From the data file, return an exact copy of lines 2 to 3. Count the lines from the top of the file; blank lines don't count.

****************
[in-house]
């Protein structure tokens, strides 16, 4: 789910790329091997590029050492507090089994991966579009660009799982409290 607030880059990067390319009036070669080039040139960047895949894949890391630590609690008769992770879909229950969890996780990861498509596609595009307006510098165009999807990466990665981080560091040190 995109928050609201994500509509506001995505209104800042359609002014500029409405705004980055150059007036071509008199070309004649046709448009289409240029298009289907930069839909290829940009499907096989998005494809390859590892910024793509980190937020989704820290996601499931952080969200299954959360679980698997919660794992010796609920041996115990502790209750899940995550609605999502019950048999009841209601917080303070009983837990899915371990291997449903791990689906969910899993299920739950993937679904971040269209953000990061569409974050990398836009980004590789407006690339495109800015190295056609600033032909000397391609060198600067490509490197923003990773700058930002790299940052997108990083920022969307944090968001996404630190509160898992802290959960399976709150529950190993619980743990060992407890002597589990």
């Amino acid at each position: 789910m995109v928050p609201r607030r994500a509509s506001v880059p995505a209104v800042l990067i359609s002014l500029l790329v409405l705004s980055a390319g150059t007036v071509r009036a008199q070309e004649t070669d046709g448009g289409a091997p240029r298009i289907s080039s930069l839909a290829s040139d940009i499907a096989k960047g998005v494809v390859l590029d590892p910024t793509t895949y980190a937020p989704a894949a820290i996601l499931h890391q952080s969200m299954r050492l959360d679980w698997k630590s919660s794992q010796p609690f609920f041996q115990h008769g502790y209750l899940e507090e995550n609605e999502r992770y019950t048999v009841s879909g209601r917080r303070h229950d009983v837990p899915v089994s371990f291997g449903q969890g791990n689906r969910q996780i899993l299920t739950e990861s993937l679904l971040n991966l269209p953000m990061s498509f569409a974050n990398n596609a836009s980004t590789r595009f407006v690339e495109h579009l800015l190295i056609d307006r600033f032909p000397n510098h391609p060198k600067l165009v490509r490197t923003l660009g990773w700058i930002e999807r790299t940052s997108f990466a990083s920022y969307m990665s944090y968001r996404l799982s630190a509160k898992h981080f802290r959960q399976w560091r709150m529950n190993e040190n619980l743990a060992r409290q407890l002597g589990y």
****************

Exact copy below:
């Protein structure tokens, strides 16, 4: 789910790329091997590029050492507090089994991966579009660009799982409290 607030880059990067390319009036070669080039040139960047895949894949890391630590609690008769992770879909229950969890996780990861498509596609595009307006510098165009999807990466990665981080560091040190 995109928050609201994500509509506001995505209104800042359609002014500029409405705004980055150059007036071509008199070309004649046709448009289409240029298009289907930069839909290829940009499907096989998005494809390859590892910024793509980190937020989704820290996601499931952080969200299954959360679980698997919660794992010796609920041996115990502790209750899940995550609605999502019950048999009841209601917080303070009983837990899915371990291997449903791990689906969910899993299920739950993937679904971040269209953000990061569409974050990398836009980004590789407006690339495109800015190295056609600033032909000397391609060198600067490509490197923003990773700058930002790299940052997108990083920022969307944090968001996404630190509160898992802290959960399976709150529950190993619980743990060992407890002597589990």
């Amino acid at each position: 789910m995109v928050p609201r607030r994500a509509s506001v880059p995505a209104v800042l990067i359609s002014l500029l790329v409405l705004s980055a390319g150059t007036v071509r009036a008199q070309e004649t070669d046709g448009g289409a091997p240029r298009i289907s080039s930069l839909a290829s040139d940009i499907a096989k960047g998005v494809v390859l590029d590892p910024t793509t895949y980190a937020p989704a894949a820290i996601l499931h890391q952080s969200m299954r050492l959360d679980w698997k630590s919660s794992q010796p609690f609920f041996q115990h008769g502790y209750l899940e507090e995550n609605e999502r992770y019950t048999v009841s879909g209601r917080r303070h229950d009983v837990p899915v089994s371990f291997g449903q969890g791990n689906r969910q996780i899993l299920t739950e990861s993937l679904l971040n991966l269209p953000m990061s498509f569409a974050n990398n596609a836009s980004t590789r595009f407006v690339e495109h579009l800015l190295i056609d307006r600033f032909p000397n510098h391609p060198k600067l165009v490509r490197t923003l660009g990773w700058i930002e999807r790299t940052s997108f990466a990083s920022y969307m990665s944090y968001r996404l799982s630190a509160k898992h981080f802290r959960q399976w560091r709150m529950n190993e040190n619980l743990a060992r409290q407890l002597g589990y």